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writesrv(8) [osf1 man page]

writesrv(8)						      System Manager's Manual						       writesrv(8)

writesrv - Lets users send messages to and receive messages from a remote system. SYNOPSIS
/usr/sbin/writesrv DESCRIPTION
The writesrv daemon allows users to send messages to users on a remote system, and to receive responses from users on a remote system with the write command. The writesrv command receives incoming requests from a write command and creates a server process to handle the request. This server process communicates with the client process (write) and provides whatever services are requested. To perform these services, the writesrv daemon creates a socket on the port defined in the /etc/services file. All requests for service go as messages to this socket. STARTING AND STOPPING writesrv. You can cause the writesrv daemon to be started during system boot with /sbin/init.d/write. The writesrv daemon starts automatically if the WRITESRV variable is defined properly in /etc/re.config. To start writesrv automatically during system boot, do the following as superuser. rcmgr set WRITESRV yes To prevent writesrv from starting automatically during system boot, do the following as superuser: rcmgr set WRITESRV no By default, writesrv is not set and therefore /usr/sbin/writesrv does not run. You can start the writesrv daemon manually as follows: /sbin/init.d/write start You can stop writesrv manually as follows: /sbin/init.d/write stop NOTES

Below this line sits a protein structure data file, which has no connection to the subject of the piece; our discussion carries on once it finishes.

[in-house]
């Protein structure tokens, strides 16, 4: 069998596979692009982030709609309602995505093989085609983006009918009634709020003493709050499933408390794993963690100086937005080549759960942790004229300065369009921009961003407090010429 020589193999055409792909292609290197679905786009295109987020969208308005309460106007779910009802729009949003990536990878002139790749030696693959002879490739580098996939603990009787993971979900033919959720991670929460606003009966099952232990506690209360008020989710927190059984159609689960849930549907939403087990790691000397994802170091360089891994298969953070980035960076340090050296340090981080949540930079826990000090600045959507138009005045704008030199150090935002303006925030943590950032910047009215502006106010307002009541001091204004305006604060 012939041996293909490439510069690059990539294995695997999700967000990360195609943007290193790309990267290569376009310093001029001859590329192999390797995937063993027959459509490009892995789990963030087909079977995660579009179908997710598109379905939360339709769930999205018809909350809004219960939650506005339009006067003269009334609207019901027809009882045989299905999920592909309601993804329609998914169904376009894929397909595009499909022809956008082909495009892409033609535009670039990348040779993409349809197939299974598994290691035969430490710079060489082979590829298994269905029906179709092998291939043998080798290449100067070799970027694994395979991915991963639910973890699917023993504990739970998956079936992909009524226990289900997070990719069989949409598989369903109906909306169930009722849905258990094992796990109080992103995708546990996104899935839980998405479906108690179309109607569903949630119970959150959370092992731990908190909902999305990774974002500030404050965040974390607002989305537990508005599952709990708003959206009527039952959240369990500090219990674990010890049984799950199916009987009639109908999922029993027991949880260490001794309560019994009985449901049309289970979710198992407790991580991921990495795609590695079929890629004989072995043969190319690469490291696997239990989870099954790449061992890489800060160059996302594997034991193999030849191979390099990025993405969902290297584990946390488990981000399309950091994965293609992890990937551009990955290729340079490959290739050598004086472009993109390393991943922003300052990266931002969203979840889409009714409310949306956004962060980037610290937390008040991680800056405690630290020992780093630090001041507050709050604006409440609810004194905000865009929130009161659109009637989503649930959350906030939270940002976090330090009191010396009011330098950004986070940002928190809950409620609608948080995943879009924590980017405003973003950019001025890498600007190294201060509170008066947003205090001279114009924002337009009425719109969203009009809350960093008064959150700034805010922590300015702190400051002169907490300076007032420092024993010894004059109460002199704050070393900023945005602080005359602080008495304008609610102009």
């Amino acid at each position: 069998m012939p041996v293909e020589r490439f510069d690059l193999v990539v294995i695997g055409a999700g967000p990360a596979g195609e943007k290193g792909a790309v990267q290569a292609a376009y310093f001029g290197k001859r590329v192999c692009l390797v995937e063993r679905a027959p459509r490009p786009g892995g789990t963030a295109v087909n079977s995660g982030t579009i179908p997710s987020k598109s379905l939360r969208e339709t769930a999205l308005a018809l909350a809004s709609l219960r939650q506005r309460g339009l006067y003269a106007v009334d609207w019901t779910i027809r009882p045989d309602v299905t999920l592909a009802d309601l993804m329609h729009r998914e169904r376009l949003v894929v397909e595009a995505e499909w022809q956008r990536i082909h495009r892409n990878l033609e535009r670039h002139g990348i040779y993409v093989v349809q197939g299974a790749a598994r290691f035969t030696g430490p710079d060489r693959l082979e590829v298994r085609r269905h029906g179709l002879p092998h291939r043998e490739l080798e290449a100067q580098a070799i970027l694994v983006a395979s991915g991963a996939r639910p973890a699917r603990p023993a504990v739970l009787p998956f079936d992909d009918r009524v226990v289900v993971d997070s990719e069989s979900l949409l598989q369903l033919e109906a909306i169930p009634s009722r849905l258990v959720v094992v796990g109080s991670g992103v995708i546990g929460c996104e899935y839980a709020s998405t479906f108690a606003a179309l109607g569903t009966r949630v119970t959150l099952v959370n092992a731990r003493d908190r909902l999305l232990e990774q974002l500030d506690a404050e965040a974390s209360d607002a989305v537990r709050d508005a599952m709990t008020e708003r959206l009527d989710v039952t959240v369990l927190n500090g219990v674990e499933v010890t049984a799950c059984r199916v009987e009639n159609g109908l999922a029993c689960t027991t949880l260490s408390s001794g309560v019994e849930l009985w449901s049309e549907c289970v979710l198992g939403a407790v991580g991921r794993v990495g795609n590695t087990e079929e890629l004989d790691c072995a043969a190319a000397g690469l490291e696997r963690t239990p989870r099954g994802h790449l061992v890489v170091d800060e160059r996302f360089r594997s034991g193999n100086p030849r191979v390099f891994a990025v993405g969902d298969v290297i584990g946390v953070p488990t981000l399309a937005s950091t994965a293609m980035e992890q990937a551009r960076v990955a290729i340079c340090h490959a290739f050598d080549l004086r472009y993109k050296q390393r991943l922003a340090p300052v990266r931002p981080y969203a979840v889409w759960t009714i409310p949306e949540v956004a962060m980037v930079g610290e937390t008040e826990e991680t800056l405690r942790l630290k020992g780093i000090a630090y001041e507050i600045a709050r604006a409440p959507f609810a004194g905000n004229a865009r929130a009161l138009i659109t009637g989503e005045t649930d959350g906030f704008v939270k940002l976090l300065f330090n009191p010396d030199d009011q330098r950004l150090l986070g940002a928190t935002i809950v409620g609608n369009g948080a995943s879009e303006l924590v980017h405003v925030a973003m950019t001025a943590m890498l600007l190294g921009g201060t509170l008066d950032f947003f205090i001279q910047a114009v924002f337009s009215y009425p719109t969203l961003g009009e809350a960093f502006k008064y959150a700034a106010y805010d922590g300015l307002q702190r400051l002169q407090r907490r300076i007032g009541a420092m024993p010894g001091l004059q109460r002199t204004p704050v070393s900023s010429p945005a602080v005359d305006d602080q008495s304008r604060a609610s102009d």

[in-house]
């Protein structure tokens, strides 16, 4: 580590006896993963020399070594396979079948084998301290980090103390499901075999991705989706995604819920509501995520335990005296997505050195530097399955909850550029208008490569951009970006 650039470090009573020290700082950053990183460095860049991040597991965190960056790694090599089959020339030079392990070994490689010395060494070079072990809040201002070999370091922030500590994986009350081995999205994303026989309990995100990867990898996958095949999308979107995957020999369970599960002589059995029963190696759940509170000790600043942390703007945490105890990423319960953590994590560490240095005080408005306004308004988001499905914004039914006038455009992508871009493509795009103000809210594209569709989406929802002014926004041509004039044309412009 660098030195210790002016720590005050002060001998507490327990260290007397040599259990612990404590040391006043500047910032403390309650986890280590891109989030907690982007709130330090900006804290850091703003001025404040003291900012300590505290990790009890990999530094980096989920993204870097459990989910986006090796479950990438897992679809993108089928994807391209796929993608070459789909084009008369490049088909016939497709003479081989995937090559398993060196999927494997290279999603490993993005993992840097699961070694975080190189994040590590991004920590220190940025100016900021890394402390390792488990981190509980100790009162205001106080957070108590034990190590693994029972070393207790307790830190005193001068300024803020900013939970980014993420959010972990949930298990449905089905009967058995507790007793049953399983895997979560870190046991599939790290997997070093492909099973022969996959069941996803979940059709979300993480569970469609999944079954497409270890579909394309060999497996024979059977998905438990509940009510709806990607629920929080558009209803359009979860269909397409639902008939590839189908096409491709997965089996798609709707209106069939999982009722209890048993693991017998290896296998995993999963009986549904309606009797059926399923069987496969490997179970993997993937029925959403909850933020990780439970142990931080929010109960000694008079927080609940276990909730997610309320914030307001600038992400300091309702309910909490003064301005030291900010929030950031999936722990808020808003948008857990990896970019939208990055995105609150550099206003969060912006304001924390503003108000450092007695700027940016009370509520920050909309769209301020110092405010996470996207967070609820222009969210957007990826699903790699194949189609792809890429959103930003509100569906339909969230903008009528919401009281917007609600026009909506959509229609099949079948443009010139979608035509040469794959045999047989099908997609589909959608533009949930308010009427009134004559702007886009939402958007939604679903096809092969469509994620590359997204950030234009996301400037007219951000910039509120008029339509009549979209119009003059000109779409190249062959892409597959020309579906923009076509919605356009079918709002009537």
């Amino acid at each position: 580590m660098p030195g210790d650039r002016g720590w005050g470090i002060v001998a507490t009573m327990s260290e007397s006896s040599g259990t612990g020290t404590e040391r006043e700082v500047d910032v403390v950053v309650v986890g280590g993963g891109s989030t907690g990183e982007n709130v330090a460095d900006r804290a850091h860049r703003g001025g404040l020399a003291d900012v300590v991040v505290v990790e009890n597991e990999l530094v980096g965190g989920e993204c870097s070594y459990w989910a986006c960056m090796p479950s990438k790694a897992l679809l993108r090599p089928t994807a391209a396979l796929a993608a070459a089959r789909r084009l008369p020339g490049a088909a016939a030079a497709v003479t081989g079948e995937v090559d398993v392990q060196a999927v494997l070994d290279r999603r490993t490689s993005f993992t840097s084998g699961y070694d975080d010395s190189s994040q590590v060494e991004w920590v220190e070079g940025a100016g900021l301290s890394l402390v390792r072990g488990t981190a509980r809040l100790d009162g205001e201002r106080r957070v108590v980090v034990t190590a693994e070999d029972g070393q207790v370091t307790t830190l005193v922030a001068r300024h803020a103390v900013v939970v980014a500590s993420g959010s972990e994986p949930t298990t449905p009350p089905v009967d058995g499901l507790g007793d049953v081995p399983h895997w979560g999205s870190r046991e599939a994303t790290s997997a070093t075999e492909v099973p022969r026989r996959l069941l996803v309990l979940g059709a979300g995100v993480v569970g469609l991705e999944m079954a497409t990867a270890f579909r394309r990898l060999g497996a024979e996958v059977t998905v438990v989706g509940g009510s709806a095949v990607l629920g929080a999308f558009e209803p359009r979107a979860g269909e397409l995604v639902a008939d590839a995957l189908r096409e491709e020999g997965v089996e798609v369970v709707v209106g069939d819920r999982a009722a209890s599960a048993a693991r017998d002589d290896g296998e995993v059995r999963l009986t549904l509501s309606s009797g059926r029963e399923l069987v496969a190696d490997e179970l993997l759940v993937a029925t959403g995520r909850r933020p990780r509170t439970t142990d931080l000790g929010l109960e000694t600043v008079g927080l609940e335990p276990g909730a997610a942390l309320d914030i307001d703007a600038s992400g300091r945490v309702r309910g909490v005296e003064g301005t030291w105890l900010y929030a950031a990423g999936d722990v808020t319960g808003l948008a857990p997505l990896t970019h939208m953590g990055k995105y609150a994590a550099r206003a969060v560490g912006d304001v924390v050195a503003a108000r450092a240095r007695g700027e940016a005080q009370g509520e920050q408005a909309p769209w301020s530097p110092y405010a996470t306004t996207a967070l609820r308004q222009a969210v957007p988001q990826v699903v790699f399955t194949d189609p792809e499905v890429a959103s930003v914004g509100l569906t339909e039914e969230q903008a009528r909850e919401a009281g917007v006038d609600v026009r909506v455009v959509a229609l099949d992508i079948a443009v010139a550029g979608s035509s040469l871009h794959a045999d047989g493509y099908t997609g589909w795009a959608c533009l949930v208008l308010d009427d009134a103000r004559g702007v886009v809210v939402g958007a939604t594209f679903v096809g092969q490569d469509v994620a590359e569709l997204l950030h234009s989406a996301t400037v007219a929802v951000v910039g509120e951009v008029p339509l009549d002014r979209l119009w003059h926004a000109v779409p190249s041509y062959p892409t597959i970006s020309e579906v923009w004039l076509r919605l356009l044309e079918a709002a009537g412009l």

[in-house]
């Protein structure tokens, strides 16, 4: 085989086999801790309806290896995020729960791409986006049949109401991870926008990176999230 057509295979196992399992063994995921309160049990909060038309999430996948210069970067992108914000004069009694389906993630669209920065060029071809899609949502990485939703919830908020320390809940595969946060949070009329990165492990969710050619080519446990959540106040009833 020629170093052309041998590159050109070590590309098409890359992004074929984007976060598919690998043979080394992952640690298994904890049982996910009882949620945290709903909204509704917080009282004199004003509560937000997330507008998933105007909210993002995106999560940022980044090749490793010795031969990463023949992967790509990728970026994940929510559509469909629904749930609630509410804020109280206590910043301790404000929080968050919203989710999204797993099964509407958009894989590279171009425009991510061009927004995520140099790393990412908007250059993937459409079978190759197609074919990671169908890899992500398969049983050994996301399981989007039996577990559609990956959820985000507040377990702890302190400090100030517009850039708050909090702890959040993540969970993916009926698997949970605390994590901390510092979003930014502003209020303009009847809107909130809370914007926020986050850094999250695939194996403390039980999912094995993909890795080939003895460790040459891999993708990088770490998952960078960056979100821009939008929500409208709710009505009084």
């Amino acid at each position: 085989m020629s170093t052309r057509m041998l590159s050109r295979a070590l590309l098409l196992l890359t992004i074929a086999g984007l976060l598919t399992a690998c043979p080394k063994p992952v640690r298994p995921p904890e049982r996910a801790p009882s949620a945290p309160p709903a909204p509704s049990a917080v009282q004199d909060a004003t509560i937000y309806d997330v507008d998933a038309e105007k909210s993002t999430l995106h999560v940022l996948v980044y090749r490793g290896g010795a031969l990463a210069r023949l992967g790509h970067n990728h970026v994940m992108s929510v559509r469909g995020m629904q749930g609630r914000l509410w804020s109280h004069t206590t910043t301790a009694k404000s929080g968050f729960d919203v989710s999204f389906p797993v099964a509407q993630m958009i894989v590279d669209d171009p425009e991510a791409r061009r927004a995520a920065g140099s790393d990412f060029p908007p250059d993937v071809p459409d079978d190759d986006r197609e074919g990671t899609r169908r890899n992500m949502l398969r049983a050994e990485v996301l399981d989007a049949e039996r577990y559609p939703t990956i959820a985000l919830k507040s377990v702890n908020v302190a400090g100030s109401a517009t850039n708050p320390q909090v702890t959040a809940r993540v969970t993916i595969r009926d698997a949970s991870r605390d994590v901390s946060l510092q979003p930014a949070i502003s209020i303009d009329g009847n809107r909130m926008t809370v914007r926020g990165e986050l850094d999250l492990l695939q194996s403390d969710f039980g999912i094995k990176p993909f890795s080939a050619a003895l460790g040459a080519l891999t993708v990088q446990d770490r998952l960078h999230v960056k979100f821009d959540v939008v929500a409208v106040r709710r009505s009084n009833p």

If the writesrv daemon terminates abnormally (that is, for a system crash, a power failure, or the kill -9 command), someone must manually clean out the /usr/spool/writesrv directory to remove any files left behind. RELATED INFORMATION
Commands: write(1) Files: services(4) delim off writesrv(8)

Check Out this Related Man Page

XTELLD(8)						      System Manager's Manual							 XTELLD(8)

xtelld - daemon receiving messages from xtell(1) clients SYNOPSIS
xtelld [options] DESCRIPTION
xtelld is daemon receiving messages from the xtell(1) client and displaying them to apropriate user. OPTIONS
--help Short help --alone Force server to run standalone --inetd Force server to act as service of inetd --version Print version information and exit. -sX Lifetime for spawned services (in seconds) ex: -s25 maintain connections for up to 25 seconds -mX Spawn no more than X children services at a time ex: -m15 service no more than 15 requests at once. Note: ignored if inetd service -pX Use port X, default: 4224 -n Do not lookup addresses, use IP numbers instead USAGE
Xtell daemon can run either from inetd(preferred) or from command line. If you decide to start it from inetd, add this line to /etc/ser- vices : xtell 4224/tcp # xtell server and this line to /etc/inetd.conf : xtell stream tcp nowait nobody.tty /usr/sbin/tcpd /usr/local/sbin/xtelld Notice that the entries are separated by tabs, not spaces. Restart inetd with killall -HUP inetd What to do if you are a normal user and want to run xtell daemon: You can't run it from inetd, obviously. Just start ./xtelld to use xtell on default port (4224). In this case, xtell can write messages only to you. If there is another user on that system willing to get messages, either s/he starts xtelld on another port (e.g. ./xtelld -p4225), or makes his/her tty writable by you (e.g. chmod a+rw /dev/tty* /dev/pts/*) AUTHOR
Radovan Garabik ( SEE ALSO
xtell(1), write(1), talk(1), talkd(8), tty(1) XTELLD(8)

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